New research says pedestrians are more likely to be struck by vehicle on Halloween
The young population is more likely to be fatally struck by a vehicle on Halloween than on other nights of the year, according to a new research.
The study found that there is a 43 per cent increase in the risk of pedestrian deaths on the day of Halloween.
"Collecting 'trick-or-treat' candy from neighbours has been a Halloween tradition among children for over a century, and adult Halloween parties have become increasingly popular in bars and on campuses across North America. We wondered if the combination of dark costumes, excitement and alcohol made the streets more dangerous for pedestrians. Our findings suggest that it does," said John Staples, a clinical assistant professor from the University of British Columbia in Canada.
They compared the number of pedestrian fatalities between 5 in the evening and midnight on Halloween with the number during the same hours on control days one week earlier and one week later.
Results, published in the journal, JAMA Pediatrics, showed that Halloween is associated with four additional pedestrian deaths among young adults and the risk of pedestrian fatality was 10 times higher on Halloween for children between four to eight years of age than on other nights.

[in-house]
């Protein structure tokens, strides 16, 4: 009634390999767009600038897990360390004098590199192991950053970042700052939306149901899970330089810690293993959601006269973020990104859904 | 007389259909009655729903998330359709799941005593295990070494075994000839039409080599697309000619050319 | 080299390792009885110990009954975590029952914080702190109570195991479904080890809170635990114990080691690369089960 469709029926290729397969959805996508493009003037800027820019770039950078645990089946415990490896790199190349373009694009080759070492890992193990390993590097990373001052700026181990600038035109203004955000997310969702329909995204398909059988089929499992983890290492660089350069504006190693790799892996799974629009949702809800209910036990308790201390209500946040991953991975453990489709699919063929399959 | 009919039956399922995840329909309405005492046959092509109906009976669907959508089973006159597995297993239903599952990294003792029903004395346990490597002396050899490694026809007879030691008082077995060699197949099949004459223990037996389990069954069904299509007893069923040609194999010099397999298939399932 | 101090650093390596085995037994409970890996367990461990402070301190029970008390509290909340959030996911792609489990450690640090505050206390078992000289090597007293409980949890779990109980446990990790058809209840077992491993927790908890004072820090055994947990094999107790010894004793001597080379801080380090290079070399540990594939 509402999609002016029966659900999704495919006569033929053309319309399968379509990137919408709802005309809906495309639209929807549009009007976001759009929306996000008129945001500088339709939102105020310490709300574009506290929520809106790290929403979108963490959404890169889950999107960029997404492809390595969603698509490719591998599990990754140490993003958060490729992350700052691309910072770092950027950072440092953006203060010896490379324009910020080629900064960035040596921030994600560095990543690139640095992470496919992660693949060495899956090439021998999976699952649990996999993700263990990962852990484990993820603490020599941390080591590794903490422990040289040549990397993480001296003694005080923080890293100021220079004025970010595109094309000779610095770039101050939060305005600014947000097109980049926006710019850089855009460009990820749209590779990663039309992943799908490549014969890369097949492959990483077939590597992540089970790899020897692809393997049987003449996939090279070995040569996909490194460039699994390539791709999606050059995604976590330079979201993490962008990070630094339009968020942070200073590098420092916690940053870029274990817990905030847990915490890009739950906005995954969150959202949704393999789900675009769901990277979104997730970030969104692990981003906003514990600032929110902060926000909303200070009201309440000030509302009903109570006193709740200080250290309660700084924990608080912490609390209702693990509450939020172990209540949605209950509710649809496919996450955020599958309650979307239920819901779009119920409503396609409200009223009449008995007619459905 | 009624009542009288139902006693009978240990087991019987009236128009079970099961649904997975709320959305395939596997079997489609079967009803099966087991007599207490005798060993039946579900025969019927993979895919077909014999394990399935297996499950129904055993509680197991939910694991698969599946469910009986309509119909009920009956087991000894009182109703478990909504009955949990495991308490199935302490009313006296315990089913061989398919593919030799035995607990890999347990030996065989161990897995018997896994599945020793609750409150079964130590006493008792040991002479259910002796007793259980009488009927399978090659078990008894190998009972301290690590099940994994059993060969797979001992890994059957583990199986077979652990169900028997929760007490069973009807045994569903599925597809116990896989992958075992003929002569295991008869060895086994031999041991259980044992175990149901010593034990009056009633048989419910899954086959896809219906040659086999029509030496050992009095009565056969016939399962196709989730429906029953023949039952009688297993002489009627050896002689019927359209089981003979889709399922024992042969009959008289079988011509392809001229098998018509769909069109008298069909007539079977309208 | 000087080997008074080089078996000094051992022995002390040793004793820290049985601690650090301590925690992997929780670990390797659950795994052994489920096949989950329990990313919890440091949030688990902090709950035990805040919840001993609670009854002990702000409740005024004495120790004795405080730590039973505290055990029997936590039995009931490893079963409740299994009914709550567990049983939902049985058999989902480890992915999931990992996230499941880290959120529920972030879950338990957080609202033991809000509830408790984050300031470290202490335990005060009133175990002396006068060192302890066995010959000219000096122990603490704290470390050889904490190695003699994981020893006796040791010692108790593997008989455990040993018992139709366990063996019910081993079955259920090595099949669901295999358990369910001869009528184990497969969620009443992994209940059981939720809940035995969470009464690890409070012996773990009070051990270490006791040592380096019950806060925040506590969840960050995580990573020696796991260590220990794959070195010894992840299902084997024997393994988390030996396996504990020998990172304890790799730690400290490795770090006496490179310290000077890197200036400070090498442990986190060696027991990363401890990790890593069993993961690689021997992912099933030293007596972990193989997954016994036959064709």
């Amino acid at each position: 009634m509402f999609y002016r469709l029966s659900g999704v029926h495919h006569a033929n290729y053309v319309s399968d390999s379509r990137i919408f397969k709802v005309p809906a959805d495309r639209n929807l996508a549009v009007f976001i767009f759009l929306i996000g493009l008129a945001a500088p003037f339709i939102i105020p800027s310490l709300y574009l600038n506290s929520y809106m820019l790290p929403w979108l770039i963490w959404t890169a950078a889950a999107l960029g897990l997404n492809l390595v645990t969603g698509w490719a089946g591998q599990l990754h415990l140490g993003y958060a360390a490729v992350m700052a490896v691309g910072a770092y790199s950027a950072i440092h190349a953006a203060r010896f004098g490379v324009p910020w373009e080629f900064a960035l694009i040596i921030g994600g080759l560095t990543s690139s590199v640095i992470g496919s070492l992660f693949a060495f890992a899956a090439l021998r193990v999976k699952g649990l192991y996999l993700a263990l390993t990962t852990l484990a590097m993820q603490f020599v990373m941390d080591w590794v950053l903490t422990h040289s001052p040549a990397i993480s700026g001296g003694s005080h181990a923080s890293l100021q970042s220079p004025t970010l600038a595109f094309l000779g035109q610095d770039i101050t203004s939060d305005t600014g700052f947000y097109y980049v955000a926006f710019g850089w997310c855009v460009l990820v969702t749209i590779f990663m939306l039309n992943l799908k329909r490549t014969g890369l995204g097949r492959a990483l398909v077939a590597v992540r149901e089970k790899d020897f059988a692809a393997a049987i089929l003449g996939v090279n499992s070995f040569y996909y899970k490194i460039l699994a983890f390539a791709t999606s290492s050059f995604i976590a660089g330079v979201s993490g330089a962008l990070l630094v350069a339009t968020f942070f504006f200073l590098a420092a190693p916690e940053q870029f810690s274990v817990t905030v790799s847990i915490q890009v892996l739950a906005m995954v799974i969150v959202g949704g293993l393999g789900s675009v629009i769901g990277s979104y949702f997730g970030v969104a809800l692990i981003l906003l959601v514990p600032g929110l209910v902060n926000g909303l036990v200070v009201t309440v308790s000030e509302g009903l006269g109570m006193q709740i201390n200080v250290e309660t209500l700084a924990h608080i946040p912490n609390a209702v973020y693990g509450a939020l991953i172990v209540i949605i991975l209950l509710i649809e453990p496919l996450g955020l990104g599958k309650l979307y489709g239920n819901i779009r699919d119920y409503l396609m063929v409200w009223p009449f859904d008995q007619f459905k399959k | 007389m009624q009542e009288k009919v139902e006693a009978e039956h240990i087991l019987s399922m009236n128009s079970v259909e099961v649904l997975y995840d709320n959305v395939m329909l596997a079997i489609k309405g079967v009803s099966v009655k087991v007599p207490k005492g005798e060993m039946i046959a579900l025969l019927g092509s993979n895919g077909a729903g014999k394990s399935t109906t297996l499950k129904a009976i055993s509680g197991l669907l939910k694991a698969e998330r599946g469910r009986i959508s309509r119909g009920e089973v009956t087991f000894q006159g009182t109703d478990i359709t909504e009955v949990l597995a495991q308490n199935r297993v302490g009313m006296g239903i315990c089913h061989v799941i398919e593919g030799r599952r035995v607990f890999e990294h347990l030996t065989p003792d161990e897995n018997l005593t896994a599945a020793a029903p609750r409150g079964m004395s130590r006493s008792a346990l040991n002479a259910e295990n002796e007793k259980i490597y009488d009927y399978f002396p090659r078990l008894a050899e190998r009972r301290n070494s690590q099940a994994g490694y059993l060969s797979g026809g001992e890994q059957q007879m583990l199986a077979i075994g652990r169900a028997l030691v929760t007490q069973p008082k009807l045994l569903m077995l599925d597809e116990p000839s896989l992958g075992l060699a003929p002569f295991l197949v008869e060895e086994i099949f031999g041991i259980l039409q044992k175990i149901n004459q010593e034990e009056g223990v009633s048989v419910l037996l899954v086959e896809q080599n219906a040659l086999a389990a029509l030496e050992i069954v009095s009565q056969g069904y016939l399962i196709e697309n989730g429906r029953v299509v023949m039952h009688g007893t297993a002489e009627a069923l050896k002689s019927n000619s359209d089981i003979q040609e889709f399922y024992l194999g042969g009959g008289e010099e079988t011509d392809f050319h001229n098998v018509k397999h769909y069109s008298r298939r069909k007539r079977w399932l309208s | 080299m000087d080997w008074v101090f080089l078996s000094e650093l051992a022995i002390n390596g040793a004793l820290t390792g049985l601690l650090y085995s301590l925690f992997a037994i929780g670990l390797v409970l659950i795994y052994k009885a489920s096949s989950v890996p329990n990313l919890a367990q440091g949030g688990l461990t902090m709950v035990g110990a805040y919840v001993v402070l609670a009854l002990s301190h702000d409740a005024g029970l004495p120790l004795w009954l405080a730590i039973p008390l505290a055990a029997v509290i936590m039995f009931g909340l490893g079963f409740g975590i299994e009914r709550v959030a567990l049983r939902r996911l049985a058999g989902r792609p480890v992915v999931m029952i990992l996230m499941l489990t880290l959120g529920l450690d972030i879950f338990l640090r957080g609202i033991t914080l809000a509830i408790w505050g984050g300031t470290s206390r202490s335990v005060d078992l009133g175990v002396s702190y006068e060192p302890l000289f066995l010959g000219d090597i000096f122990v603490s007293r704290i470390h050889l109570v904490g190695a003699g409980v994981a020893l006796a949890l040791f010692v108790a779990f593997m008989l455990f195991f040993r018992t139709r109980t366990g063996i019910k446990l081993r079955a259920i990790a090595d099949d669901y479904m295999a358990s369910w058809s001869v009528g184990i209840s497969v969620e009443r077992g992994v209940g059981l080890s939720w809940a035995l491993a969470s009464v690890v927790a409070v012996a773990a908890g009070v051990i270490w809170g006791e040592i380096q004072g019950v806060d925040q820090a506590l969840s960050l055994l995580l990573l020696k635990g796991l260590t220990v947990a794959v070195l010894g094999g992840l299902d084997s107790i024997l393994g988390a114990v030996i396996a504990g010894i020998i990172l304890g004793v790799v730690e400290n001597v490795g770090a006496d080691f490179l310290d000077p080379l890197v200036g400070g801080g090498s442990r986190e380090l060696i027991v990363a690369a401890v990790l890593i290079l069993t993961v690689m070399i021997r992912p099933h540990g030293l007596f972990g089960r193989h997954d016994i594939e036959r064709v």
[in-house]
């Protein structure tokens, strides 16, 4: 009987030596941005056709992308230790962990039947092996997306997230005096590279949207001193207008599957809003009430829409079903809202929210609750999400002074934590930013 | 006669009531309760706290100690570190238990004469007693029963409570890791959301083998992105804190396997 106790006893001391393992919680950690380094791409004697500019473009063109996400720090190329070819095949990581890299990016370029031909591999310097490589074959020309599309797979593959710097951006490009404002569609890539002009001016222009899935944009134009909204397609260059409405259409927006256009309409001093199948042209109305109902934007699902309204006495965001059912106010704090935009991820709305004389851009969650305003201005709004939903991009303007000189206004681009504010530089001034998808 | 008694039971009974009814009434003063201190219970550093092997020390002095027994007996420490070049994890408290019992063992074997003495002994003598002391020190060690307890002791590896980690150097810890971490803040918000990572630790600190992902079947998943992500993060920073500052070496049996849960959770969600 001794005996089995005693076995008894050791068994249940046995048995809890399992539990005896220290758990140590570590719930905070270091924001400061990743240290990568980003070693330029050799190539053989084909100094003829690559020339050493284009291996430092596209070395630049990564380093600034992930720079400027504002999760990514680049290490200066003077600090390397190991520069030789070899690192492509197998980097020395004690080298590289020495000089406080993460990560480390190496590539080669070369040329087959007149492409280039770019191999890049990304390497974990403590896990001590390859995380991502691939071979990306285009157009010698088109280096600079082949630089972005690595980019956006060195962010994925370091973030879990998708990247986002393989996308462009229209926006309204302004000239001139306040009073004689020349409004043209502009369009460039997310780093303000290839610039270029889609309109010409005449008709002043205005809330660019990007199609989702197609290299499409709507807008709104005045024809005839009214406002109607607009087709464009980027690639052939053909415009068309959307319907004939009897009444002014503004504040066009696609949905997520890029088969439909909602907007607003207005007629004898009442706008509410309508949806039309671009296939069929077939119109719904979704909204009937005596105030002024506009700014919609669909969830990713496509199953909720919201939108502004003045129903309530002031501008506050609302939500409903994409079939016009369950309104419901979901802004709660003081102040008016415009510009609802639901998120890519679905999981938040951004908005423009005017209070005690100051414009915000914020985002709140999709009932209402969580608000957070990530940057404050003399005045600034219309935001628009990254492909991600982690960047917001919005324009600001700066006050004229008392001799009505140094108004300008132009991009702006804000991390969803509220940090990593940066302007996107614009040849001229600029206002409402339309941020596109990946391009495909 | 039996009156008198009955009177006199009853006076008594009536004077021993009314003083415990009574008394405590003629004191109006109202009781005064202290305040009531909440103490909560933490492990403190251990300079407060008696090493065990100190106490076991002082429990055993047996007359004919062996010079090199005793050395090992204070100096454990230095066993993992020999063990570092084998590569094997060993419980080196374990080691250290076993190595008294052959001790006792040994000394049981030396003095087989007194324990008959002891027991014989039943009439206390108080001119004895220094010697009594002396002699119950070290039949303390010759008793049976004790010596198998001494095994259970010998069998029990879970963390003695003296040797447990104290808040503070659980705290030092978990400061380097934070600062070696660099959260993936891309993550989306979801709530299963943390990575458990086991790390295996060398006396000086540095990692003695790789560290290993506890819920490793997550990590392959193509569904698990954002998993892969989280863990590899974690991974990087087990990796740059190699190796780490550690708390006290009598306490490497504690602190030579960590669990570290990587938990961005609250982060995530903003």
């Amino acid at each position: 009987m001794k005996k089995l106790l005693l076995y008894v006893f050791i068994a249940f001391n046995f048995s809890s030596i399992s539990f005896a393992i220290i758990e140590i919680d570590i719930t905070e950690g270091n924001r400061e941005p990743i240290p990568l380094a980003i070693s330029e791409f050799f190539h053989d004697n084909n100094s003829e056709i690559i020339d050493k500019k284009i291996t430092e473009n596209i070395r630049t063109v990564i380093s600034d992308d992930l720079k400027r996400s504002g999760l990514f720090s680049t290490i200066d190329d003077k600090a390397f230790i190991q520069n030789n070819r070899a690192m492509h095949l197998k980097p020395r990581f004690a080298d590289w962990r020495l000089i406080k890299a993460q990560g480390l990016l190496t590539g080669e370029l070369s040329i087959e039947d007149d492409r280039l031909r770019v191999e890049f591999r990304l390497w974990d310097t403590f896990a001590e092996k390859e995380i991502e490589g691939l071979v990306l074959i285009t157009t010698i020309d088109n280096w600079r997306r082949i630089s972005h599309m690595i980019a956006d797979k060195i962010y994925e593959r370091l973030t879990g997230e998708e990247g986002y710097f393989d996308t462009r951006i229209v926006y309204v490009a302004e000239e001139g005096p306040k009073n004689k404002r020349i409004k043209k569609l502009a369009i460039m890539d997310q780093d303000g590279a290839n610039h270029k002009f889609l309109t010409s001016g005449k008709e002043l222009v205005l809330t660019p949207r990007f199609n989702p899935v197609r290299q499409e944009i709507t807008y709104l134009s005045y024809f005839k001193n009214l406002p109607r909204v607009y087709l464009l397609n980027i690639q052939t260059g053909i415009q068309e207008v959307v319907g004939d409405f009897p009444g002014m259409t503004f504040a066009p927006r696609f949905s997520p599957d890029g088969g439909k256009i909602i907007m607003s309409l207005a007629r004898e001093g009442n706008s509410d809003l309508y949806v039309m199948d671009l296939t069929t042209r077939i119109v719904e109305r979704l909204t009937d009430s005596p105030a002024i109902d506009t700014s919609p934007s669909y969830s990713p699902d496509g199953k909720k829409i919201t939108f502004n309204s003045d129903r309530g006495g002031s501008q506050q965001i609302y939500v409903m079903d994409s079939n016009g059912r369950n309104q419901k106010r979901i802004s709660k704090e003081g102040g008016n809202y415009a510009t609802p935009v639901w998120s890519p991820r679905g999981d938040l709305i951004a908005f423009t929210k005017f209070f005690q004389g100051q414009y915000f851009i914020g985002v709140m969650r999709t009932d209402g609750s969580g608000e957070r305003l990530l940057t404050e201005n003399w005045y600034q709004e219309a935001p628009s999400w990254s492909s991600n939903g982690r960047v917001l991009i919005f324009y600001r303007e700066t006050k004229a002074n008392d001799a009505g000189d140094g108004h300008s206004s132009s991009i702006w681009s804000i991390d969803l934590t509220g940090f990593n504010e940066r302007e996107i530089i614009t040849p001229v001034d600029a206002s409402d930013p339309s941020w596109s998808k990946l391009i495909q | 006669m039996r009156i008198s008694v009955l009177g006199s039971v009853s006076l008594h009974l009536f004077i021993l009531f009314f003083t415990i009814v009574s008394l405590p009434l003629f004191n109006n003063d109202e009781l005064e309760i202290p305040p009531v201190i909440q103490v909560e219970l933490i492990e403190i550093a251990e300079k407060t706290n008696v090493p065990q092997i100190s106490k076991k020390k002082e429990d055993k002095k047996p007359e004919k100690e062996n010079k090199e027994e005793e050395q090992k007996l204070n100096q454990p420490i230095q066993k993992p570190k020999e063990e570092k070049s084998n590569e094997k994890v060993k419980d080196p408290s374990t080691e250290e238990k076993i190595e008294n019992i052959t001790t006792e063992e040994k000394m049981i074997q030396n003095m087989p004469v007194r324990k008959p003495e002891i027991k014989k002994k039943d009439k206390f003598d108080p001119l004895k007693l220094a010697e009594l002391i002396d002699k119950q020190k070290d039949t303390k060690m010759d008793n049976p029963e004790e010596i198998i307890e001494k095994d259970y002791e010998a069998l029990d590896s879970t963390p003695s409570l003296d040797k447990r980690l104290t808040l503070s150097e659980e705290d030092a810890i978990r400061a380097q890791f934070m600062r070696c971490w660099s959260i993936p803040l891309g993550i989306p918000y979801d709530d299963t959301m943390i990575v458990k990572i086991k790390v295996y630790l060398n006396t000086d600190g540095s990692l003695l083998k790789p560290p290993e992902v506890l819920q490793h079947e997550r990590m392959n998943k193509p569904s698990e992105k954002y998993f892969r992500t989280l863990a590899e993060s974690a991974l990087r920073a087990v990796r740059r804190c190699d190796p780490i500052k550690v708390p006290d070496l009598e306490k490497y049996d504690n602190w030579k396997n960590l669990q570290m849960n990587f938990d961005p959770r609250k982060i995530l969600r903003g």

In addition, the most dangerous time of the accident was between 5 p.m. and 8 p.m.
Importantly, total mortality rates averaged 2.07 and 1.45 pedestrian fatalities per hour on Halloween nights and the other evenings respectively.
"Our findings suggest there are opportunities to improve pedestrian safety on Halloween, but they also highlight ways that traffic safety might be improved on the other 364 days of the year," said Candace Yip, an undergraduate student from the university.
The researchers recommended that neighbourhoods consider making their area car-free on Halloween. They hoped to remind the public not to drive after consuming alcohol, cannabis, or other drugs.
Furthermore, they urged drivers to slow down in residential neighbourhoods, suggested that parents talk to children about street-crossing safety, and recommended that younger children are supervised while trick-or-treating.
(With inputs from agencies.)